SYDNEY, Australia — Older adults who lead a carefree, unhealthy lifestyle are twice as likely to end up needing a nursing home in comparison to their more active peers, a new study reveals.
Researchers at the University of Sydney found smoking, physical activity, sitting, and sleep quality to have a strong link to nursing home admission rates. Surprisingly, diet quality alone did not display the same connection.
Smokers were 55 percent more likely than non-smokers to end up needing nursing care. For the study, which is the first of its kind, researchers looked at data on more than 127,000 Australians who took part in a large study on healthy aging between 2006 and 2009. Study authors followed up with these patients for 11 years on average.
The team divided them into the three risk groups based on five lifestyle factors: smoking, physical activity, sitting, sleep quality, and diet quality.
One quarter of participants (24%) ended up in the lowest risk group with a score of nine or 10 points. Almost two-thirds (62%) were in the medium risk group with a score of six to eight points and 14 percent were in the unhealthiest group with a score below five points.
The Australian research team found people over 60 who eat badly and spend too much time on the sofa were 43 percent more likely to end up in a nursing home compared with the fittest retirees. Older people with a moderately healthy lifestyle were 12 percent more likely to need nursing home care than the healthiest seniors.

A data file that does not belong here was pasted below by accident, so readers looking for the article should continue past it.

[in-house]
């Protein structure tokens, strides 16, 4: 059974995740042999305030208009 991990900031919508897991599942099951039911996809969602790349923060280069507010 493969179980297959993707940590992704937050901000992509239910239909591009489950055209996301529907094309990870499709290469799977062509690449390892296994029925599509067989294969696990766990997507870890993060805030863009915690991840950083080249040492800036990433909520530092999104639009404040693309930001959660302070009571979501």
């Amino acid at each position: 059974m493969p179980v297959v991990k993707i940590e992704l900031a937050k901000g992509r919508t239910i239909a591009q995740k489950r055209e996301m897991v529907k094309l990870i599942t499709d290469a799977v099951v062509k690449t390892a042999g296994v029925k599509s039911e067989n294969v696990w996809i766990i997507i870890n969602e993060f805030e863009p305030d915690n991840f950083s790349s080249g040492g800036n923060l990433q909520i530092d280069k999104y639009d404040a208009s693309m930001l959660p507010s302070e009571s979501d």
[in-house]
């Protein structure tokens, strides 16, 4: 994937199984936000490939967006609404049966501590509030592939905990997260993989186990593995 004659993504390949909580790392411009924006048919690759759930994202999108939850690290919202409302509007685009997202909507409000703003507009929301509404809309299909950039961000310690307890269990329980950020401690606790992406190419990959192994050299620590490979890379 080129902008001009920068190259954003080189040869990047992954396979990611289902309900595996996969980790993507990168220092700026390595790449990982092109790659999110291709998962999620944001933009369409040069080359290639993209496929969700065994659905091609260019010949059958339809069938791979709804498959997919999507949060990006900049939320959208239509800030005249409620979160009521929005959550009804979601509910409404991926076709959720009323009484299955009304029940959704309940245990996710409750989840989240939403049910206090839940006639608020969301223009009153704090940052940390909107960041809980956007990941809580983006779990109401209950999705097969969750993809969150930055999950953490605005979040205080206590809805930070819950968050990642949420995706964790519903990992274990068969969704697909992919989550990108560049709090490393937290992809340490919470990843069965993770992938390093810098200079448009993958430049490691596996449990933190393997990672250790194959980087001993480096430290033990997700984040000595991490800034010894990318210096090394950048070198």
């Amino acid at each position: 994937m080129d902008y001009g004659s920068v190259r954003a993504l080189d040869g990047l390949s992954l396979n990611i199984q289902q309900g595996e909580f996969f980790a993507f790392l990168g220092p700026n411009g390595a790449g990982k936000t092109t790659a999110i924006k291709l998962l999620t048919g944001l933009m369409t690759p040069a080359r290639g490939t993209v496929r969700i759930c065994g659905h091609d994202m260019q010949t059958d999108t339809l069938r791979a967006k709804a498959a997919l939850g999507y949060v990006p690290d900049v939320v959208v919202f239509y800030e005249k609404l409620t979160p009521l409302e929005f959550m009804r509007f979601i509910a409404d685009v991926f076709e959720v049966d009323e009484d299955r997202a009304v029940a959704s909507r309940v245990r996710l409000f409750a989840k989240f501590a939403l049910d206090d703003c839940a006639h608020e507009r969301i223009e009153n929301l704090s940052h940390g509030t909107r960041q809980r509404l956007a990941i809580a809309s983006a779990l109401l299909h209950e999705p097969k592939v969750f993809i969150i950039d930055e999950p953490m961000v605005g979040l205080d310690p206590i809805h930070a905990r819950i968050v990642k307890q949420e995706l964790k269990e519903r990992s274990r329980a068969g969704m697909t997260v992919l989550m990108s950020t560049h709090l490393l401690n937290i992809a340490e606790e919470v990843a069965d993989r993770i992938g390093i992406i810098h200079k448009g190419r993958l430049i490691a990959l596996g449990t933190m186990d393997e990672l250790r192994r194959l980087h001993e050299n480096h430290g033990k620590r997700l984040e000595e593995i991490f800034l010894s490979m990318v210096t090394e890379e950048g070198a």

Younger seniors see the double the risk
Participants’ lifestyles were then ranked from one to 10, with one representing the unhealthiest lifestyles and 10 the healthiest. The risk of needing nursing home care increased by 19 percent with every unit decrease in healthy lifestyle scores. People with the lowest scores saw their risk double compared with people scoring the highest.
This risk was higher for the least healthy 60 to 64-year-olds (2.15 times) compared with the unhealthiest 65 to 74-year-olds (61% risk) and 75 to 84-year-olds (36%).
“Effective strategies to prevent or delay older adults entering nursing home care will help ensure society can adequately care for its increasing number of older people,” says lead study author Dr. Alice Gibson from the University of Sydney, according to a statement. “Our study highlights the potential of preventing or delaying nursing home admission among at-risk individuals during ageing with interventions that promote a healthy lifestyle. This could be a powerful motivator for many individuals to adopt or maintain a healthier lifestyle.”
“Further, our findings may also incentivize government investment in preventative healthcare and health promotion given the greater cost associated with caring for people in institutions,” the researchers say. “This will require a shift in health policy towards preventative health. It is important to consider lifestyle risk factors not only in the prevention of chronic diseases but also in reducing or delaying long-term nursing home admission.”
The team presented their findings at the International Conference on Obesity in Melbourne, Australia.
South West News Service writer Gwyn Wright contributed to this report.